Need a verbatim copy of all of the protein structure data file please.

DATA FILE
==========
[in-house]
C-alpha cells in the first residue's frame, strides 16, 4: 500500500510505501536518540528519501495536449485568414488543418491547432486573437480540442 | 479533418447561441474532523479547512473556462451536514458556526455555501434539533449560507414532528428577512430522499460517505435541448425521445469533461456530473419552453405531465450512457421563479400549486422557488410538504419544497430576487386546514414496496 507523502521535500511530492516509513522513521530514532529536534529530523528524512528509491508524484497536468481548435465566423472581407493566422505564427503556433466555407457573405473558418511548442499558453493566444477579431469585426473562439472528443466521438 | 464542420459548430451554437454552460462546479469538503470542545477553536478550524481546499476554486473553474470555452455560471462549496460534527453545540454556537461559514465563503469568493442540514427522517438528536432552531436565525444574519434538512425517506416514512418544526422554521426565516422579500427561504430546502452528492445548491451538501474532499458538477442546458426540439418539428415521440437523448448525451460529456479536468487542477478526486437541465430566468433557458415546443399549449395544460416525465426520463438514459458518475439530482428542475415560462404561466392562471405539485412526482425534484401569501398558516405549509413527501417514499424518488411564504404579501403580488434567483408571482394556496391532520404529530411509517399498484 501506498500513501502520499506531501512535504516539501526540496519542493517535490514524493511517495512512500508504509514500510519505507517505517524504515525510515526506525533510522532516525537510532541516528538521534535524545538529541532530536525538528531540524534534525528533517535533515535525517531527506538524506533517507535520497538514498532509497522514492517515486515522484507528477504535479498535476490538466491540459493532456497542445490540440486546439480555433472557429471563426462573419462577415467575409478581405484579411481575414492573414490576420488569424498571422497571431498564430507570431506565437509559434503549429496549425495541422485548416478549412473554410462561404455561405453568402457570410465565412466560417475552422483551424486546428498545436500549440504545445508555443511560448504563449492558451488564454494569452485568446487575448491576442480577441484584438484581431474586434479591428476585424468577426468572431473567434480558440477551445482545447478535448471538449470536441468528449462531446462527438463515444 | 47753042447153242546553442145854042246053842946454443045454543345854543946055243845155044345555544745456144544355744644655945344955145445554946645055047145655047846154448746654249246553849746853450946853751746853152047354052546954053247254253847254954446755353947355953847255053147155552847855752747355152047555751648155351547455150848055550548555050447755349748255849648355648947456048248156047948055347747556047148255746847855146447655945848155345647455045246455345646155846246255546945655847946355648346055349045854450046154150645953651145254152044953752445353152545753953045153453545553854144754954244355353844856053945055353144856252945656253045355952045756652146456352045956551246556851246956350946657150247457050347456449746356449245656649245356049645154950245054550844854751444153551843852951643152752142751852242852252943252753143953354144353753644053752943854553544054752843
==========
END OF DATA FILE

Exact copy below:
[in-house]
C-alpha cells in the first residue's frame, strides 16, 4: 500500500510505501536518540528519501495536449485568414488543418491547432486573437480540442 | 479533418447561441474532523479547512473556462451536514458556526455555501434539533449560507414532528428577512430522499460517505435541448425521445469533461456530473419552453405531465450512457421563479400549486422557488410538504419544497430576487386546514414496496 507523502521535500511530492516509513522513521530514532529536534529530523528524512528509491508524484497536468481548435465566423472581407493566422505564427503556433466555407457573405473558418511548442499558453493566444477579431469585426473562439472528443466521438 | 464542420459548430451554437454552460462546479469538503470542545477553536478550524481546499476554486473553474470555452455560471462549496460534527453545540454556537461559514465563503469568493442540514427522517438528536432552531436565525444574519434538512425517506416514512418544526422554521426565516422579500427561504430546502452528492445548491451538501474532499458538477442546458426540439418539428415521440437523448448525451460529456479536468487542477478526486437541465430566468433557458415546443399549449395544460416525465426520463438514459458518475439530482428542475415560462404561466392562471405539485412526482425534484401569501398558516405549509413527501417514499424518488411564504404579501403580488434567483408571482394556496391532520404529530411509517399498484 501506498500513501502520499506531501512535504516539501526540496519542493517535490514524493511517495512512500508504509514500510519505507517505517524504515525510515526506525533510522532516525537510532541516528538521534535524545538529541532530536525538528531540524534534525528533517535533515535525517531527506538524506533517507535520497538514498532509497522514492517515486515522484507528477504535479498535476490538466491540459493532456497542445490540440486546439480555433472557429471563426462573419462577415467575409478581405484579411481575414492573414490576420488569424498571422497571431498564430507570431506565437509559434503549429496549425495541422485548416478549412473554410462561404455561405453568402457570410465565412466560417475552422483551424486546428498545436500549440504545445508555443511560448504563449492558451488564454494569452485568446487575448491576442480577441484584438484581431474586434479591428476585424468577426468572431473567434480558440477551445482545447478535448471538449470536441468528449462531446462527438463515444 | 47753042447153242546553442145854042246053842946454443045454543345854543946055243845155044345555544745456144544355744644655945344955145445554946645055047145655047846154448746654249246553849746853450946853751746853152047354052546954053247254253847254954446755353947355953847255053147155552847855752747355152047555751648155351547455150848055550548555050447755349748255849648355648947456048248156047948055347747556047148255746847855146447655945848155345647455045246455345646155846246255546945655847946355648346055349045854450046154150645953651145254152044953752445353152545753953045153453545553854144754954244355353844856053945055353144856252945656253045355952045756652146456352045956551246556851246956350946657150247457050347456449746356449245656649245356049645154950245054550844854751444153551843852951643152752142751852242852252943252753143953354144353753644053752943854553544054752843